Growing Flowering Apricot

This little ornamental tree simply can’t wait for spring.

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Prunus mume  (01) Spring

Prunus mume (01) Spring

Japanese flowering apricots are among the first spring ornamental trees to bloom in winter, sporting, white, pink or rose flowers.

Japanese flowering apricots are among the first spring ornamental trees to bloom in winter, sporting, white, pink or rose flowers.

No doubt, Japanese flowering apricot is the perfect small tree.

The little ornamental, which grows to 20 feet, begins blooming in early January—even late December in mild climates—during the darkest days of winter. One glimpse of its white, pink or rose flowers, single or double, sparks fantasies of an an early spring.

Flowering apricot, Prunus mume, can put on a show that lasts six to eight weeks. That’s because its flower buds have a staggered dormancy—meaning if an inevitable freeze kills its early blooms it still has “back up” dormant buds that are unharmed.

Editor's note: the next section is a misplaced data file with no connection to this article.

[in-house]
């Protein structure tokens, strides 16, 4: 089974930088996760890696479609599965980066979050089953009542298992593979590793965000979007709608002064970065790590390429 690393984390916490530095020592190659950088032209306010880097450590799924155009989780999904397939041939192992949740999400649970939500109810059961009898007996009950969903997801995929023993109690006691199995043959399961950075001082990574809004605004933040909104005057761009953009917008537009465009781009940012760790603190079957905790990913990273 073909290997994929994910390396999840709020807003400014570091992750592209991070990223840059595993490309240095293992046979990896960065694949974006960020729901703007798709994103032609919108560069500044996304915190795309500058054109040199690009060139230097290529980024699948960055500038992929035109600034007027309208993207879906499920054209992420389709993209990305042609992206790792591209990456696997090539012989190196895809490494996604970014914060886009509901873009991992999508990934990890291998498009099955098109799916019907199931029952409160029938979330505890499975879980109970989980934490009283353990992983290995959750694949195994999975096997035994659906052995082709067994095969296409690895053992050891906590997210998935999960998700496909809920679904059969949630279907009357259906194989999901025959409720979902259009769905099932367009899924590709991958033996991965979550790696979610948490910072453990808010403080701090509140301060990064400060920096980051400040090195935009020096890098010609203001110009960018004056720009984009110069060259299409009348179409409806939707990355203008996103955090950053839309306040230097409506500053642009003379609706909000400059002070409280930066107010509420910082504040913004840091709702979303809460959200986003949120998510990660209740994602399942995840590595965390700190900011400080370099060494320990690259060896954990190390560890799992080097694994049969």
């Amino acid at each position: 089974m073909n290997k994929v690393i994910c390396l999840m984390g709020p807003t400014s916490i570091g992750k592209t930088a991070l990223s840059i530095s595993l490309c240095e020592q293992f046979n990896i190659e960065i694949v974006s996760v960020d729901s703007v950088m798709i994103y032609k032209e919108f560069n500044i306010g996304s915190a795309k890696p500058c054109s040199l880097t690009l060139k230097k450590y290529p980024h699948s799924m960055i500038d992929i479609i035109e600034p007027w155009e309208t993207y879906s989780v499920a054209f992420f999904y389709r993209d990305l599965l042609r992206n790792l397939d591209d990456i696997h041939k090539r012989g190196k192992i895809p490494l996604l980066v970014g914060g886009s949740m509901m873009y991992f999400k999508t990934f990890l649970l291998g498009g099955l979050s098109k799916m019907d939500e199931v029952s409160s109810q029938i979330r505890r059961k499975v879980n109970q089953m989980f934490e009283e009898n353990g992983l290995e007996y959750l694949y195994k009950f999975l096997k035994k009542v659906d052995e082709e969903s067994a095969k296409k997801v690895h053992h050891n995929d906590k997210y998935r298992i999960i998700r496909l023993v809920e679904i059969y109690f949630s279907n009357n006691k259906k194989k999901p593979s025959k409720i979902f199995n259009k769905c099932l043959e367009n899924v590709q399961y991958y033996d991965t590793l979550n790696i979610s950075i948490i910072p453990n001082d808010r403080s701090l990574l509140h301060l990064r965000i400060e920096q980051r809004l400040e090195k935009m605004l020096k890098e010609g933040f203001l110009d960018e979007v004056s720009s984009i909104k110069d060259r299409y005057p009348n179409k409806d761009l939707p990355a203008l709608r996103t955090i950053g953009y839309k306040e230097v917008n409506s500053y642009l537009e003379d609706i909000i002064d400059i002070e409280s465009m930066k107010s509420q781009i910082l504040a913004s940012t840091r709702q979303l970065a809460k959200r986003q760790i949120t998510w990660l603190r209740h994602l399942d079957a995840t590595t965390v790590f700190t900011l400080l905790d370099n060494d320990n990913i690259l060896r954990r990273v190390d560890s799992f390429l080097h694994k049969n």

Unlike the more common spring flowering trees—cherries, crabapples, pears, dogwoods—the apricot has been slow to catch on in this country, while in its native Japan there are some 300 varieties.

Once the flowers, with their rich, spicy fragrance, fade, they are replaced by attractive dark green foliage.

Easy to grow, the trees prefer full sun and fertile well-drained soil. They bloom on old wood, so any pruning should be done immediately after flowering so as not to remove new flower buds.

The earliest cultivar to flower is ‘Rosemary Clarke’, with her large double white flowers, followed by ‘Peggy Clarke’, sporting double rose-red blooms. There’s also ‘W.B. Clarke’ (double) and ‘Pendula’ (single), which are pink-blooming weeping varieties.

For really tight spaces, consider small cultivars that are perfect for containers, such as the bright pink ‘Beni-chidori’ and ‘Dawn’, which grow to only 8 feet.

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